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This article was published on January 20, 2013

Face to face with Kim Dotcom as he launches Mega, talks about Megakey and the future of free content

Face to face with Kim Dotcom as he launches Mega, talks about Megakey and the future of free content
Owen Williams
Story by

Owen Williams

Former TNW employee

Owen was a reporter for TNW based in Amsterdam, now a full-time freelance writer and consultant helping technology companies make their word Owen was a reporter for TNW based in Amsterdam, now a full-time freelance writer and consultant helping technology companies make their words friendlier. In his spare time he codes, writes newsletters and cycles around the city.

If there’s one place that you want to be for the launch of Mega.co.nz, it’s within Kim Dotcom’s mansion. That’s precisely where I’ve been today. Sure we knew that Dotcom was larger than life, but actually being at the mansion is a different story. Elaborate statues and expensive pieces of art, giant kitchen sized fish tanks and sprawling pools. It’s an incredible sight.

Early this afternoon, we sat down at a media round table with Kim Dotcom and talked about the past of Megaupload, the extradition, his plans for Mega going forward as well as some of the other services that the company has planned, and there’s much more than anyone probably ever imagined.


As Dotcom walked into the room dressed in the same outfit you may remember from the raids last year, there was an air of excitement. You could tell he was proud of Mega and how it had performed today. Inevitably, the first question that was raised by the media at the table was “just how popular was Mega this morning?”

Dotcom smiled. He didn’t want to share exact figures – and plans to reveal more later tonight at a special press event for well over 200 attendees, but did say that in the first two hours the site saw over 250,000 sign ups. Even better? They were overwhelmed by just how many people wanted to actually pay for the product.

On the timing of the launch, Dotcom said that “this should not be seen as us mocking Hollywood or giving the middle finger to them – we started developing this new business last September. We are not being arrogant, it’s us using our previous experience with Megaupload to have the best product out there” However, Dotcom admits he’s still angry about what happened on the 20th of January 2012 when the New Zealand police raided the mansion.


When asked about if he held resentment about the raid on his property Dotcom replied “yes, of course. We didn’t expect it at all and felt it was extremely unfair. 220 people lost their jobs [from Megaupload] overnight. We couldn’t pay them.” He went on to say that he thought the anger would take a long time to subside – certainly at least not until the extradition case is closed.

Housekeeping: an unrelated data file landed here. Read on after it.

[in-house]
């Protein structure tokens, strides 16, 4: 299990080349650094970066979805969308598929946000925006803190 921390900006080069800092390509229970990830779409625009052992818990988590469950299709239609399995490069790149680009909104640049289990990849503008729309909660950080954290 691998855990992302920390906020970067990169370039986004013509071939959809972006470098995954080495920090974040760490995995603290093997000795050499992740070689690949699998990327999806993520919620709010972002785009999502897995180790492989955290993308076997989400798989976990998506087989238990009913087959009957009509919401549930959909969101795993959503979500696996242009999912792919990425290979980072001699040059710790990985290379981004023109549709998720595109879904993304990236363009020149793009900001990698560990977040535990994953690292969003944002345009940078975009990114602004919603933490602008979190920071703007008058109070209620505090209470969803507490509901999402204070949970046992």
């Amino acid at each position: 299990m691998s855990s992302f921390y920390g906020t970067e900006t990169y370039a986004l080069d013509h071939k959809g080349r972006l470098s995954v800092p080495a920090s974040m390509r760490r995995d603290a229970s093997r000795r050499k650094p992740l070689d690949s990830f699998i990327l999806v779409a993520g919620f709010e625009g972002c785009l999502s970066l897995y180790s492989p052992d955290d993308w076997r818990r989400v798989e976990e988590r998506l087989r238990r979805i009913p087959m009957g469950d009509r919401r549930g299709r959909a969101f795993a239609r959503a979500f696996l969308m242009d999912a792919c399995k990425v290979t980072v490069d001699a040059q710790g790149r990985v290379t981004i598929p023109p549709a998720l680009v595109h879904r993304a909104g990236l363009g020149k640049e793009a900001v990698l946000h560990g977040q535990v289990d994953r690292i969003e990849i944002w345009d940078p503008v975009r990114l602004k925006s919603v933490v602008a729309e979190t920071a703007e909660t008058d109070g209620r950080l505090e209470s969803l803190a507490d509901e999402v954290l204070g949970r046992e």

As for whether Mega would run into similar legal problems, Dotcom said that it was entirely different from Megaupload, all the way down to its core code. The site was built purely in HTML5 – some parts of which aren’t even in the official specification yet. Dotcom touts Mega as the first site in the world to use them. This is one of the reasons that Mega only supports Chrome right now – many of these new features in HTML5 aren’t supported by any browsers yet, but Chrome is ahead of the pack.

Building from the ground like this also has its benefits for server side security. Dotcom pointed out that “Mega doesn’t use any existing technology. The servers were built from the ground up so there is no way that they can be exploited because it’s our own technology.” Additionally, Kim said that “everyone involved in building the site has a background in information security” which meant a lot of care had gone into building security in from the start.

Not only is the underlying technology different, the site has been built with legality in mind. Ira Rothken, one of Mega’s top lawyers said that they designed the site “pixel by pixel” to be within the law, and they were certain that the new site operates within the confines of it as well. Dotcom added that Mega is the “most legally scrutinized startup” in history and said that “any legal challenge against us will be very difficult.”


Ira Rothken – Mega’s lawyer

That said, Dotcom’s biggest worry is if the government will ever leave him alone – he knows that Mega is being closely watched, and now that it’s no different from the likes of Dropbox or Skydrive. He wonders if the government will allow him any peace once the case is out of the courts. “Will they ever leave us alone? Or will they find something else, create something else or continue to [perform] surveillance on me.” He says he is “deeply worried about that.”

In case you don’t believe him, he continued to detail real world issues he was facing. He gave an example of what’s happening to him right now. “When guests of mine come to New Zealand and fill out quite honestly on their customs forms that they are staying with Kim Dotcom (this is journalists, documentary makers, music producers and even Hollywood producers) they are held at the airport for hours.” But it gets worse, “they are strip searched  their luggage is unpacked and screened and one had to open their laptop, turn it on and show them the digital contents.” This happens all the time, says Dotcom.


When prompted on the screenshot of Megamovie that was uploaded on his Twitter account yesterday, Dotcom opened up about the story behind it. It turns out that screenshot was a fully working version that existed just days before the raid on his mansion last year. He says that the intention is to release a similar service at some point, alongside Megakey, and he promises that it will “change the landscape of movies.”